User experience works best when it’s incorporated into every stage of product development, starting from idea to development and testing. But usually things don’t happen that way and user experience specialists have to face the challenge of optimizing the existing product to become what we call “user friendly.” Well, better late than never. UX optimization of an established website also has its pros and cons. You have more actual user data and statistics to build the user research on, but on the other hand there will certainly be some resistance to change, especially when you get to “kill their darlings.”
As a user experience specialist you are free to choose the method of research and even go beyond traditional tools, but today I’d like to go back to the basics and talk about heuristic evaluation.
What is Heuristic Evaluation?
“Heuristic evaluation involves having a small set of evaluators examine the interface and judge its compliance with recognized usability principles (the “heuristics”).” — Jakob Nielsen
In other words, heuristic evaluation is a process where evaluators, aka user experience specialists, go through the interface of a website, perform various tasks in order to identify usability issues that need to be fixed for a smoother user experience.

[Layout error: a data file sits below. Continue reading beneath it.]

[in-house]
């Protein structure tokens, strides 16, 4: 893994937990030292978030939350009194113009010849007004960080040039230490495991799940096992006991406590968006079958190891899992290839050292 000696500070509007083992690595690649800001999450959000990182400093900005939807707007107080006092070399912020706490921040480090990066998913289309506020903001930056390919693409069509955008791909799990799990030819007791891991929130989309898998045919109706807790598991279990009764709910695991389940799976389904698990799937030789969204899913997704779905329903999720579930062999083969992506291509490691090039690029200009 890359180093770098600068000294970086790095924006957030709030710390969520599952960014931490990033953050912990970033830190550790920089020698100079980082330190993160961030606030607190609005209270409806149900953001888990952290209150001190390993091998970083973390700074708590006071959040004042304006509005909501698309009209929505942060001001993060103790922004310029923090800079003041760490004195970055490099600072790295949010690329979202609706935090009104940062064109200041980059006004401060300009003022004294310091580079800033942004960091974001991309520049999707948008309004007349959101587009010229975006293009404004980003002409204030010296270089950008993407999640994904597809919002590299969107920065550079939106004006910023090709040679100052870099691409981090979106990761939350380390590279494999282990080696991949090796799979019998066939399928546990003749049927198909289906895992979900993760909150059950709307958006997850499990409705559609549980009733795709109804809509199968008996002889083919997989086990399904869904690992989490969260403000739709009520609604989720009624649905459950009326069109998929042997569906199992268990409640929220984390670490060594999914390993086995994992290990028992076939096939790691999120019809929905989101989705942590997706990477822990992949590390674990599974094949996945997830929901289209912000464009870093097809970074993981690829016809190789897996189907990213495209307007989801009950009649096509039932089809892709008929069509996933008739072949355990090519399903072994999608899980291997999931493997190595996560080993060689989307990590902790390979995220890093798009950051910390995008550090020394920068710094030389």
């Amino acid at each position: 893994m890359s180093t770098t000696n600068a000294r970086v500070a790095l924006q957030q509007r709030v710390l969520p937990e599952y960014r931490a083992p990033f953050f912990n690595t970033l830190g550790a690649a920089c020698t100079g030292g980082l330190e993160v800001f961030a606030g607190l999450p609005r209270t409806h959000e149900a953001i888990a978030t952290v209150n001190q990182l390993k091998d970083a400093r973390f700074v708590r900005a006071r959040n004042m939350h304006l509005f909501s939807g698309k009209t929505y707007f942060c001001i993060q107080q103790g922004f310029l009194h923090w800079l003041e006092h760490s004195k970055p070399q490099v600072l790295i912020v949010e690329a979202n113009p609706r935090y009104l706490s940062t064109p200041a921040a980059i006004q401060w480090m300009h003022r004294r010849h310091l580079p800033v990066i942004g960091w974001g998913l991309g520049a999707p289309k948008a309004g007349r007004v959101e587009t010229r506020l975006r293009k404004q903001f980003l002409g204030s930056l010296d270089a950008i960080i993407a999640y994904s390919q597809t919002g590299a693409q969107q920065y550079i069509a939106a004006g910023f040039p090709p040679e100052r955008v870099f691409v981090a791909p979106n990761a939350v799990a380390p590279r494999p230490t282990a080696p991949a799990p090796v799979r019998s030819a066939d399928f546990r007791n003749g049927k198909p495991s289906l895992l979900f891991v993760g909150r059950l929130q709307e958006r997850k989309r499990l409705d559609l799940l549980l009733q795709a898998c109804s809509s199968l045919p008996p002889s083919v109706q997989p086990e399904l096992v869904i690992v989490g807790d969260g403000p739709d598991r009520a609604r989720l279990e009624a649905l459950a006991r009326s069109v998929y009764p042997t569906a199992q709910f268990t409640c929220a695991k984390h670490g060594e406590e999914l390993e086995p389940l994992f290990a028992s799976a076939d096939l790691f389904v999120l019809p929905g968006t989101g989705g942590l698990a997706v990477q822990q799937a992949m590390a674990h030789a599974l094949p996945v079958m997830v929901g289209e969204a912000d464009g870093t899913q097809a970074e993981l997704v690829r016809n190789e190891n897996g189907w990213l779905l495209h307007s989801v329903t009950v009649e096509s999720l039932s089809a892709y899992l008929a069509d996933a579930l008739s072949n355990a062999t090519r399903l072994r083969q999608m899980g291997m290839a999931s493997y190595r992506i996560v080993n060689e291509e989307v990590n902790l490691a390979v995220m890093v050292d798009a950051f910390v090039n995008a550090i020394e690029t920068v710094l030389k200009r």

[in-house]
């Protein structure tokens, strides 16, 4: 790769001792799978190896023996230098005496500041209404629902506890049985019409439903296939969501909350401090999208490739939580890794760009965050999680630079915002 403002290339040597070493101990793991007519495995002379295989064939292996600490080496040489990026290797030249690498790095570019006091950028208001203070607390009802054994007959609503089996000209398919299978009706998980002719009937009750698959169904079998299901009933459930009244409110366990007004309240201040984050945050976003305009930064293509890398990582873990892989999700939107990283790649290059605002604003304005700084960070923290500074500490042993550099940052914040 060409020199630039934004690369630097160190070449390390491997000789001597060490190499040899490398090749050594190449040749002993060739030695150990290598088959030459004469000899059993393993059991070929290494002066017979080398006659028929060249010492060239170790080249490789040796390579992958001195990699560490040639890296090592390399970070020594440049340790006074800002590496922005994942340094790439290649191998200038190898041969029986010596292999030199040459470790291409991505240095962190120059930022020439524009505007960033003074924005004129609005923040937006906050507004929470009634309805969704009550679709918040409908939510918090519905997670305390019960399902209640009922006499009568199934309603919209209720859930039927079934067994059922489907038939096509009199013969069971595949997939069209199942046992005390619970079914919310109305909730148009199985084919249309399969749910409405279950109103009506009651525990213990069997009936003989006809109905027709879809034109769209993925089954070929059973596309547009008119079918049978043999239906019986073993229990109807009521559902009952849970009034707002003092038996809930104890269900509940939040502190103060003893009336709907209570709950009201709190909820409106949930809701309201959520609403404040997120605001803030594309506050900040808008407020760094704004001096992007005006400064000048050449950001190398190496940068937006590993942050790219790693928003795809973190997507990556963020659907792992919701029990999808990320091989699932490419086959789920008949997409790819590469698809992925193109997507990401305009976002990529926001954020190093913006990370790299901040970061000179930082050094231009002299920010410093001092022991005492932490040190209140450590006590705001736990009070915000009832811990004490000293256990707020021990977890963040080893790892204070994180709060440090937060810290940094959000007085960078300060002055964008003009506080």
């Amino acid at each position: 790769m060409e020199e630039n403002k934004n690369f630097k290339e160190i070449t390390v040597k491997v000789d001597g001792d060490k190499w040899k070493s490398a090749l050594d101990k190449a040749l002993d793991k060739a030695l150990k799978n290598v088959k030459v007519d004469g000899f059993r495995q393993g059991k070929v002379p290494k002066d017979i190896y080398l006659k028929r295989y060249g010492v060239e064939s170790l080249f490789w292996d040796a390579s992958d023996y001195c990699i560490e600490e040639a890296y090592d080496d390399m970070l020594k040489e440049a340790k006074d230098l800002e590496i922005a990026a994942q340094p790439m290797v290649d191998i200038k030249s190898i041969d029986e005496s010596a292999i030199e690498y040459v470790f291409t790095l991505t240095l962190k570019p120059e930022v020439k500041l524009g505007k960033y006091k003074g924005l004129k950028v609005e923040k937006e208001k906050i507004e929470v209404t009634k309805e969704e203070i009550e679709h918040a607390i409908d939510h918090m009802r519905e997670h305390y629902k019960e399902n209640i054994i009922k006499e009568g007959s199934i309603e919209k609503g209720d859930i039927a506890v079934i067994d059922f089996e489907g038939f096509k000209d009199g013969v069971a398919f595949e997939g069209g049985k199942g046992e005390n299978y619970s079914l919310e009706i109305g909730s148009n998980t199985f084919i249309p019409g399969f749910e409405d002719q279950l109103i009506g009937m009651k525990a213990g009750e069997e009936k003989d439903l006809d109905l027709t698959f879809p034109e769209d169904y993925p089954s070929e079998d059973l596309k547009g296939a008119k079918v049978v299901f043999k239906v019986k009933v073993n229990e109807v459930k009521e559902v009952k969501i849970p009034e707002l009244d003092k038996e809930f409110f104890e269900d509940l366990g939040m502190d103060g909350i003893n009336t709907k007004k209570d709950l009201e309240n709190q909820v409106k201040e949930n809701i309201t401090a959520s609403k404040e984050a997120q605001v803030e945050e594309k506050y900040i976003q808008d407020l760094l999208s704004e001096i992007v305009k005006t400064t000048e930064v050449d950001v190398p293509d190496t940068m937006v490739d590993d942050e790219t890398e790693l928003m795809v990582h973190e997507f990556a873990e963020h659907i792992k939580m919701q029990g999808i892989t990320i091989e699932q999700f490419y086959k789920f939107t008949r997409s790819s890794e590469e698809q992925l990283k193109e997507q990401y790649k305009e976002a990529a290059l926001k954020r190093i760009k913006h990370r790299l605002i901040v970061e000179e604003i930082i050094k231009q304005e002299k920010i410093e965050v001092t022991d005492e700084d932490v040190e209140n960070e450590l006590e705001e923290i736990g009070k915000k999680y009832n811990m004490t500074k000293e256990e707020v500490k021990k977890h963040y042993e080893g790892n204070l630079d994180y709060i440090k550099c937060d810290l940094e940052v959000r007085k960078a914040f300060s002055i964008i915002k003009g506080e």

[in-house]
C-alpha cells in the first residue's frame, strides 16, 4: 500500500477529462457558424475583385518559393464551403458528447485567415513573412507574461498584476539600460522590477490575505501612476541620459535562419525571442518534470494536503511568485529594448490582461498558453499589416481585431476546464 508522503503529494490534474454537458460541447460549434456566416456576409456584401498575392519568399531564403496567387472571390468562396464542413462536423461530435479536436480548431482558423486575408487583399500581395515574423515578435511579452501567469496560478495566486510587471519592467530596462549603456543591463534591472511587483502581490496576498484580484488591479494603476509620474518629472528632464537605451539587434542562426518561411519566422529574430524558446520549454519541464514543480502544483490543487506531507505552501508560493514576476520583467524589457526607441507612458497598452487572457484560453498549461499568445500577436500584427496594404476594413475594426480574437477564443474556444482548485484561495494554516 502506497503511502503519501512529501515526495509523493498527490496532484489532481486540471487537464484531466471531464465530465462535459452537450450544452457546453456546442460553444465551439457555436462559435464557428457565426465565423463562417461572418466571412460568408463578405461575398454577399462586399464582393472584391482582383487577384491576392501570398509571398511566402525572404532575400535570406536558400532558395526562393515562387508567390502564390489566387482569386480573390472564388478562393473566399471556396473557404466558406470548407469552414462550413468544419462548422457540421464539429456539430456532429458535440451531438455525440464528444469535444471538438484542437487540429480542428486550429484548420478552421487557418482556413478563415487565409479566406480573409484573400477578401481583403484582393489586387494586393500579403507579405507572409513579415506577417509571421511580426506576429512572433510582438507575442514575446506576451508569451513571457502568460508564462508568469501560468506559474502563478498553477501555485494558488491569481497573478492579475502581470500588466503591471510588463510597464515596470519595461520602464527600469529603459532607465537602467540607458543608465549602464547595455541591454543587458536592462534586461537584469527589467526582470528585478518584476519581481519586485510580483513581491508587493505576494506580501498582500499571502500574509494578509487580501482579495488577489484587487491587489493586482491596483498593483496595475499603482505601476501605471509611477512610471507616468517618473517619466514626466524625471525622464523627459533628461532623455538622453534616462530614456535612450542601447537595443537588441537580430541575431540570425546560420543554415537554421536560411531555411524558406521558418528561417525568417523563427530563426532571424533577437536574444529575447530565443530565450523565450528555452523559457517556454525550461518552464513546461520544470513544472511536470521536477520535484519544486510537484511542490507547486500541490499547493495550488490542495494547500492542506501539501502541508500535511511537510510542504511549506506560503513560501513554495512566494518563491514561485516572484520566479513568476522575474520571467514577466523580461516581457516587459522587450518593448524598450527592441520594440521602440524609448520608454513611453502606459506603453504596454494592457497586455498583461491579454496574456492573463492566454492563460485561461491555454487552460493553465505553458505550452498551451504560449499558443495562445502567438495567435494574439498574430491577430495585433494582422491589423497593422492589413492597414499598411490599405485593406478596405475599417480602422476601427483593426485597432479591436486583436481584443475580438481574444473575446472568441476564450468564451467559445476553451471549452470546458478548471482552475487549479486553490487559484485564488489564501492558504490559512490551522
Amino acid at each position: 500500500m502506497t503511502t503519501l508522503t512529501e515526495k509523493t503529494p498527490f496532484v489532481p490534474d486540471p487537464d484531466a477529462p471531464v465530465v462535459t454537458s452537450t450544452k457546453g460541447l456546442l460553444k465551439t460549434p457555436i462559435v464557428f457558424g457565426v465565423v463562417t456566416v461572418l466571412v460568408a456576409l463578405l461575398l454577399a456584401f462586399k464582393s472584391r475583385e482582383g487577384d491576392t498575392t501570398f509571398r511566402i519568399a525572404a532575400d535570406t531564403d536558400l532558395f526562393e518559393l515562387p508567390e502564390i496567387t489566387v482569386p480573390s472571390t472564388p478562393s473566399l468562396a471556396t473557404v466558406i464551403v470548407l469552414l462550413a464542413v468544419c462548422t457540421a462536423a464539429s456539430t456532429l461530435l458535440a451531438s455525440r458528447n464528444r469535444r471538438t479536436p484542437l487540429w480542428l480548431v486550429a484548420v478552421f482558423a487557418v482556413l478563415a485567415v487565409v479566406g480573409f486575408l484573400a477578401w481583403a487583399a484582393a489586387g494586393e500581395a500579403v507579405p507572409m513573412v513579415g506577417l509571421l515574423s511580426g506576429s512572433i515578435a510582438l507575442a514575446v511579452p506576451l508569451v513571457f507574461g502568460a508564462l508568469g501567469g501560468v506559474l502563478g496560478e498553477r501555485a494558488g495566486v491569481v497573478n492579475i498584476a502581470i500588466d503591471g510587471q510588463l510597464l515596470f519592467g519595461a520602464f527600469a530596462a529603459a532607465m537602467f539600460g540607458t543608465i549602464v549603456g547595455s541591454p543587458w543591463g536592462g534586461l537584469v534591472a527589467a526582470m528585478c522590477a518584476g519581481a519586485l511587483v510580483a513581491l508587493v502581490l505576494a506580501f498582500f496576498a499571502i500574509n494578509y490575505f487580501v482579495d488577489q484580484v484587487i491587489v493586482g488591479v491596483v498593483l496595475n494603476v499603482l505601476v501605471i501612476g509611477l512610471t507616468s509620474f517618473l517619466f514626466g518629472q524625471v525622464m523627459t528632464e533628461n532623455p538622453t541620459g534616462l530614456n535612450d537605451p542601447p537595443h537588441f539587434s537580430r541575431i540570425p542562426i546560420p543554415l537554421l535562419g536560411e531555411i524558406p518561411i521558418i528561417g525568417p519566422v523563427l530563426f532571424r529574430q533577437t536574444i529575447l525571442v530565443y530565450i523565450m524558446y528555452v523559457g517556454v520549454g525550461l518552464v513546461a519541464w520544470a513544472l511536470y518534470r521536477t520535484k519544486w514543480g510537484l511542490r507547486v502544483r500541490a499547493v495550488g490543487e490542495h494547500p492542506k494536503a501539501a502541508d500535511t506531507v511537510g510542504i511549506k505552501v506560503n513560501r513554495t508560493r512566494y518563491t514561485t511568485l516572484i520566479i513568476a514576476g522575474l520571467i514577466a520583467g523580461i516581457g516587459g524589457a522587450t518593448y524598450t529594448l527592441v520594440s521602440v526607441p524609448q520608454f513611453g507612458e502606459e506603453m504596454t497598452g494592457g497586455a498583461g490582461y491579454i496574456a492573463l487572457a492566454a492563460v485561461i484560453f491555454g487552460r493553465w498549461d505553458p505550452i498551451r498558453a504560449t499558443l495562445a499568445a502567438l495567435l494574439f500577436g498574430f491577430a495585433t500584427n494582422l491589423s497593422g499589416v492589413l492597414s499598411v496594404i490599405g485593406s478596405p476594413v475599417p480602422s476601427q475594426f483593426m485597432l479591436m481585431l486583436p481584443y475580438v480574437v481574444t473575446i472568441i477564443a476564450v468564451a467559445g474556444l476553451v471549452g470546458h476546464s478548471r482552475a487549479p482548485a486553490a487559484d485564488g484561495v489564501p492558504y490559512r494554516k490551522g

According to one of the founders of user experience discipline, Jakob Nielsen, heuristic evaluation is most effective when a number of evaluators inspect the interface independently and then summarize their findings. The reason is that the more UX specialist are involved, the more usability issues may be uncovered.
This is surely true, but what I think is that a single UX expert is capable of identifying the most crucial usability problems and if you’re low on budget, this might be a compelling option.
Heuristic evaluation as a user experience research method has its advantages and disadvantages.
- It’s relatively fast and easy, as compared to other UX research methods. It gives a quick overview of the website usability and highlights the main issues that may be hurting the UX.
- Heuristic evaluation is efficient in terms of the value it provides and the resources it requires. It is more affordable than some other UX research methods (like eye tracking studies, large scale user interviews, etc).
- Since heuristic evaluation doesn’t involve user testing and user behavior analysis, it lacks “proof” and may sometimes feel rather subjective.